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The Life and Letters of John Gibson Lockhart
Chapter 12: 1821-25
Sir Walter Scott to the Marchioness of Stafford, 11 April 1825

Vol. I. Preface
Vol. I Contents.
Chapter 1: 1794-1808
Chapter 2: 1808-13
Chapter 3: 1813-15
Chapter 4: 1815-17
Chapter 5: 1817-18
Chapter 6: 1817-19
Chapter 7: 1818-20
Chapter 8: 1819-20
Chapter 9: 1820-21
Chapter 10: 1821-24
Chapter 11: 1817-24
Chapter 12: 1821-25
Chapter 13: 1826
Vol. II Contents
Chapter 14: 1826-32
Chapter 15: 1828-32
Chapter 16: 1832-36
Chapter 17: 1837-39
Chapter 18: 1837-43
Chapter 19: 1828-48
Chapter 20: 1826-52
Chapter 21: 1842-50
Chapter 22: 1850-53
Chapter 23: 1853-54
Chapter 24: Conclusion
Vol. II Index
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Produced by CATH
Abbotsford,2 April 11, 1825.

My dear Lady Stafford,—Allow me to express my sincere and most grateful thanks for the kind manner in which your ladyship has condescended to Lockhart’s concern. I have heard nothing of the matter myself for several weeks and months. My friend, the advocate, was so intolerably wise and mysterious on the subject, the last time it was mentioned, that I vow that to be made Sheriff of all Scotland, either in a friend’s person or my own, I could not have attempted again to penetrate the deep and awful gloom. The game to be played is a sort of gambit at chess. First, old Mr. Ferriar is

1Life,” vii. 343.

2 From the “Sutherland Book,” by Sir William Frazer, K.C.B., vol. ii. pp. 325, 326.

to be permitted to resign his office of Clerk of Session on some superannuation, the poor gentleman being upwards of eighty years old, and having wasted eyes, years, and understanding to the last dregs in writing the judgments of the Court of Session for thirty or forty (years). This old horse released from the carriage,
James Fergusson, who vacates a place called a commissaryship, where he judges of all the iniquities of marrying and not marrying, and marrying once too often, and getting unmarried again altogether, is to be conferred on your present Sheriff, Charles Ross. Et puis Charles Ross having succeeded to all these functions of marrying and putting asunder, I have been led to entertain hopes that Lockhart may succeed in his place. I should be delighted in it, for it is always getting pignon sur la vie, and I think Lord Stafford and your ladyship would be gratified with his acquaintance, as he is perfectly a gentleman, and with a very uncommon share of talent and information. When this happy consummation will take place, or whether it is likely to take place at all, I really do not know. Like the old beggar with the blue cloak and the pikestaff, I can submit to make one bow, and hold my hat out once, for what is not worth asking is not worth having. But I am too old and stiff to gird up my loins and run after folks’ chariot wheels till they give to importunity. But after all, this is only a petted way of taking the little diplomatic secrecy which great folks observe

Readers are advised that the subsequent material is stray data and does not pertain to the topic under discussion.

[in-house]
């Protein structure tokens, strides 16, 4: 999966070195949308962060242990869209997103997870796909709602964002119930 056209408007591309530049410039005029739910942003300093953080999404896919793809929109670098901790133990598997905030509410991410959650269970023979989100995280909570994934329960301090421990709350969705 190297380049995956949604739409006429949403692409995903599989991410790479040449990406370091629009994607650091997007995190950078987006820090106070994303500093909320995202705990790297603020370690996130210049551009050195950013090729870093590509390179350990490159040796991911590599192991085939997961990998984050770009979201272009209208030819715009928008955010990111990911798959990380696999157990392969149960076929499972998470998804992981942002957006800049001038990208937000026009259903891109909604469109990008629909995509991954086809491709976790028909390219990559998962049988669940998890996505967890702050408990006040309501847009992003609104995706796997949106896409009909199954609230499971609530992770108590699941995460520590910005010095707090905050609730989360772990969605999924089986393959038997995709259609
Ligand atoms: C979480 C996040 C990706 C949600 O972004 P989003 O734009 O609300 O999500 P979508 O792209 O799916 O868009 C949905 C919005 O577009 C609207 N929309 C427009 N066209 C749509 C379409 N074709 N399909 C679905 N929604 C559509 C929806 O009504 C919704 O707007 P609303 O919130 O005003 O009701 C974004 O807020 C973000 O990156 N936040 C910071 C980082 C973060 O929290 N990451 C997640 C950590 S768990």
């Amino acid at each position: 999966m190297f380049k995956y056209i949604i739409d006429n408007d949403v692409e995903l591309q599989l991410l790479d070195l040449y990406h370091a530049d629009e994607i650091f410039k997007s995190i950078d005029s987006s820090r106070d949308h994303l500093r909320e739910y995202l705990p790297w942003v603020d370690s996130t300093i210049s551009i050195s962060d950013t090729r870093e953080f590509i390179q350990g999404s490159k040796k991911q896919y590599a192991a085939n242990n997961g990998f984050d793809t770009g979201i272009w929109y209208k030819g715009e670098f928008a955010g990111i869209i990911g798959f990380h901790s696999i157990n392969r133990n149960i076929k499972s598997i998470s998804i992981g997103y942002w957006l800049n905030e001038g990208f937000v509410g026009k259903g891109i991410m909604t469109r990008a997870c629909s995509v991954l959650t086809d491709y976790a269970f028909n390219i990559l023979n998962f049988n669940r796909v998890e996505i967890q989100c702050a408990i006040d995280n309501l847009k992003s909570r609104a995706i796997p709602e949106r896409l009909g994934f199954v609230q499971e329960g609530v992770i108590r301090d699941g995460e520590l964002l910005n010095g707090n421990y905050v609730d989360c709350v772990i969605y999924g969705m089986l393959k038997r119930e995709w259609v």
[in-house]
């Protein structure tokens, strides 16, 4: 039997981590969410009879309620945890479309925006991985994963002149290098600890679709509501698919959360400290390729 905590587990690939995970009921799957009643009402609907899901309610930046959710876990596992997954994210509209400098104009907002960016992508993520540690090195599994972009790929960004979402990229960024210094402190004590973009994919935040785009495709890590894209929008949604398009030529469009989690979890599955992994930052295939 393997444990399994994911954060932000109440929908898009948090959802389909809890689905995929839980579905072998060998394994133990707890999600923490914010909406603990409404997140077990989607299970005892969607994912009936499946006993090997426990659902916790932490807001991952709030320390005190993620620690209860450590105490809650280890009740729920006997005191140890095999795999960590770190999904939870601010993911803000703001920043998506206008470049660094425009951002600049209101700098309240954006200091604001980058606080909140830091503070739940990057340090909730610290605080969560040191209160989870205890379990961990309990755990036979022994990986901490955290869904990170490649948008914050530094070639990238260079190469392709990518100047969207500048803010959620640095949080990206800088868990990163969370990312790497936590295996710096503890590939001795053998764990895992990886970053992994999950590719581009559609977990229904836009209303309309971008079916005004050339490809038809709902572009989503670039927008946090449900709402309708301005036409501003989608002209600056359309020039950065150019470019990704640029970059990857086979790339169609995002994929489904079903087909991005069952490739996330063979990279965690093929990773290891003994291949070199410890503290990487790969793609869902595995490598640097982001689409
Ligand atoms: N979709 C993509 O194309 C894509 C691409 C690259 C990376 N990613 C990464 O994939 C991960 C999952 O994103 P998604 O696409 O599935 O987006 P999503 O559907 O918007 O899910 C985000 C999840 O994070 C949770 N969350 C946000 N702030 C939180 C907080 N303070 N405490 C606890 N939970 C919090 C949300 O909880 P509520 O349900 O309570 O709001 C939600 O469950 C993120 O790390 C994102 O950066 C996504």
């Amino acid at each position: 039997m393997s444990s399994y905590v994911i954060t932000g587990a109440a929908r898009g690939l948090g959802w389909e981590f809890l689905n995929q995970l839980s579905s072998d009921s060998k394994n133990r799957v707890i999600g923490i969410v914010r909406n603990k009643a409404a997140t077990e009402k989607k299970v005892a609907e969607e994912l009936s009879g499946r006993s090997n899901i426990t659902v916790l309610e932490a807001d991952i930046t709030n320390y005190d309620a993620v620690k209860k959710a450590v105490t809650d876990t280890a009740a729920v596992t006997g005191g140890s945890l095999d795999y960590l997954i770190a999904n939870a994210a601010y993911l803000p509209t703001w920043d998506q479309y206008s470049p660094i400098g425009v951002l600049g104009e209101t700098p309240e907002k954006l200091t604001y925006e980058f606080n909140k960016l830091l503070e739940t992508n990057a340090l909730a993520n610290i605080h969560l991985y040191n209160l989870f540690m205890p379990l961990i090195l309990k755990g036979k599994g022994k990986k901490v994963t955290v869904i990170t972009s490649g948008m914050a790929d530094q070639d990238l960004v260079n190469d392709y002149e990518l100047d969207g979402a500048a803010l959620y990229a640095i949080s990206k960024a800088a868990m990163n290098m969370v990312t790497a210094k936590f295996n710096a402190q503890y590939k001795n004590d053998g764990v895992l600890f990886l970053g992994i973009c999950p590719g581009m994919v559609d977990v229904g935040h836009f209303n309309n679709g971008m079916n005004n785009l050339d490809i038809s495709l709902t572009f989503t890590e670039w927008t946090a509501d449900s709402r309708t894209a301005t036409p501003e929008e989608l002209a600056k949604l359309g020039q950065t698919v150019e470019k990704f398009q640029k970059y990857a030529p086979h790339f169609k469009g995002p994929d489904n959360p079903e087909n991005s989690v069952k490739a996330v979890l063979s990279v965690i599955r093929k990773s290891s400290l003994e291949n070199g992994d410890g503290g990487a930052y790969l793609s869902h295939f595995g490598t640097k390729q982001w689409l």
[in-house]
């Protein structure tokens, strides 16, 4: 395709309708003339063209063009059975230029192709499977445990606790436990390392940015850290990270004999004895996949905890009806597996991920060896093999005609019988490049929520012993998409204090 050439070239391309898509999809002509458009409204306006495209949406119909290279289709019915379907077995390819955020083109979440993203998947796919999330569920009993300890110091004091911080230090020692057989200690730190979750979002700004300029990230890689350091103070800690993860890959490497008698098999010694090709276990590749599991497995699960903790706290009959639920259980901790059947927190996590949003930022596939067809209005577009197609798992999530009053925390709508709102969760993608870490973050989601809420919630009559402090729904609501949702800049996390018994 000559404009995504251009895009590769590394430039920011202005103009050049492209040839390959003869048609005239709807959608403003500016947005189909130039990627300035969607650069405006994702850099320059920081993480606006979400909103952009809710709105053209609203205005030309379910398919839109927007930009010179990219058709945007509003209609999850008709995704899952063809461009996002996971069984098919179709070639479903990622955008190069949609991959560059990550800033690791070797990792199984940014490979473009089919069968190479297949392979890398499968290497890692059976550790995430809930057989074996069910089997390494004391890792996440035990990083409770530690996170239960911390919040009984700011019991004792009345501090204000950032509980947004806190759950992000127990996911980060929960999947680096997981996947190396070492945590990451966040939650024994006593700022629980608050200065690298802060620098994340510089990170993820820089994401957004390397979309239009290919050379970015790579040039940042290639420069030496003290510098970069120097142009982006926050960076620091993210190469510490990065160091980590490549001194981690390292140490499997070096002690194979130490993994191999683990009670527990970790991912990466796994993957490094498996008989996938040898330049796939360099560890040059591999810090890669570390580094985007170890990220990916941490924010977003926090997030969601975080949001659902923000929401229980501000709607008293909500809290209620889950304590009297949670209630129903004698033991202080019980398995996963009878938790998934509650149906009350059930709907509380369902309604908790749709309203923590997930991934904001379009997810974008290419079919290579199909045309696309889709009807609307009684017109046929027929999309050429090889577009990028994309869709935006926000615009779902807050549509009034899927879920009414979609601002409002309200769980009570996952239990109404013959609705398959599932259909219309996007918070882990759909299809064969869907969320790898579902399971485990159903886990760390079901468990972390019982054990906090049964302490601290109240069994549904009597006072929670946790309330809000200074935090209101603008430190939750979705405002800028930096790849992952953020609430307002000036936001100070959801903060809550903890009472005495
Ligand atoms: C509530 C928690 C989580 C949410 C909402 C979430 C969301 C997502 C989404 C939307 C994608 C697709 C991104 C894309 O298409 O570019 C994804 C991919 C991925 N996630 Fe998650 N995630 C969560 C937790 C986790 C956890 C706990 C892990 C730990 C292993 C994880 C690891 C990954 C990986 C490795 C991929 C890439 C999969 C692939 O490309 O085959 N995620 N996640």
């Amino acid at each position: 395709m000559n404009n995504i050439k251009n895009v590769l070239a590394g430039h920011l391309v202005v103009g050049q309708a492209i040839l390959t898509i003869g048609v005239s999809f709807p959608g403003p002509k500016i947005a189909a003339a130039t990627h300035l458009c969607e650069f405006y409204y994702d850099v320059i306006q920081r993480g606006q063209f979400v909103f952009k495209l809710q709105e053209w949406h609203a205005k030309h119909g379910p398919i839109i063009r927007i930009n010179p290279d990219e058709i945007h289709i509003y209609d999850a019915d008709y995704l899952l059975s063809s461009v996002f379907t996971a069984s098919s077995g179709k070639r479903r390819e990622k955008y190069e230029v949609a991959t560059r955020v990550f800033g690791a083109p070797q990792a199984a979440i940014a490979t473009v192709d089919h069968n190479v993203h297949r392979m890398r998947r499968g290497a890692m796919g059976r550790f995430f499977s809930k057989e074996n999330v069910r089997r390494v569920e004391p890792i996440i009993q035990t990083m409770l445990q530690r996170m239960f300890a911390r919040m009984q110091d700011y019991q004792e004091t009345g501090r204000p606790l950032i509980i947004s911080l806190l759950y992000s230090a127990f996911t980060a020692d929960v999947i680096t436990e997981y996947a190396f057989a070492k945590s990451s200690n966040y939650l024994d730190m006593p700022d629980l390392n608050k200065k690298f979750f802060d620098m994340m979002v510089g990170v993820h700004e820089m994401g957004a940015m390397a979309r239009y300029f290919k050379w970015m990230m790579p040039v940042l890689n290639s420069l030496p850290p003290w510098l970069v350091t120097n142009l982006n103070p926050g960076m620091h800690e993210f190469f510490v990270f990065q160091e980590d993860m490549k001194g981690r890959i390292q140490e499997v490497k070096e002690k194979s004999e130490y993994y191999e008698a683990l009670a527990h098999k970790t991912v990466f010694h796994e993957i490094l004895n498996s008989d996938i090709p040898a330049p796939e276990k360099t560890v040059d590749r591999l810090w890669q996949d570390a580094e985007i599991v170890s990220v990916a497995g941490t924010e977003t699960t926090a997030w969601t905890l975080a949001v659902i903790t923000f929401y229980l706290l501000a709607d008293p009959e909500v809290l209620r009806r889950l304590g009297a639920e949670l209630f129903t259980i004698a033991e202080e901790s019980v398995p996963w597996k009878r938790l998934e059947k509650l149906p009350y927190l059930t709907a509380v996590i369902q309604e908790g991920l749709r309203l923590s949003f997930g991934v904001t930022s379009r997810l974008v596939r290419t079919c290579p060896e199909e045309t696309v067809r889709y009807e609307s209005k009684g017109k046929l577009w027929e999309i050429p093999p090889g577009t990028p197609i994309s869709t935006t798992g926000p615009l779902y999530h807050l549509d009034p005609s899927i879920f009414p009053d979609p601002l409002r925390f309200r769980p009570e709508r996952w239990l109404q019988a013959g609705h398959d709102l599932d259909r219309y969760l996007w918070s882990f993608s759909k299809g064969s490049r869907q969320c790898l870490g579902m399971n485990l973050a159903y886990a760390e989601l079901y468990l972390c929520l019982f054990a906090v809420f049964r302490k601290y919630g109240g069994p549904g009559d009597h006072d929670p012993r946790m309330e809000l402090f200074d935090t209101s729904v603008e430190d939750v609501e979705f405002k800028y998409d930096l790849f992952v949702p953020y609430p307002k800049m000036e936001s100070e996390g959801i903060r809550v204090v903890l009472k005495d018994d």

on great occasions, such as bestowing Sheriffdoms; and I dare say I am complaining without reason. Only I cannot forget that I went expressly on purpose to Dalkeith when the
Lord Advocate wished to be Sheriff of Edinburgh, which he got entirely by my interest with the late Duke of Buccleuch, and I never kept him a moment in suspense about the matter.”

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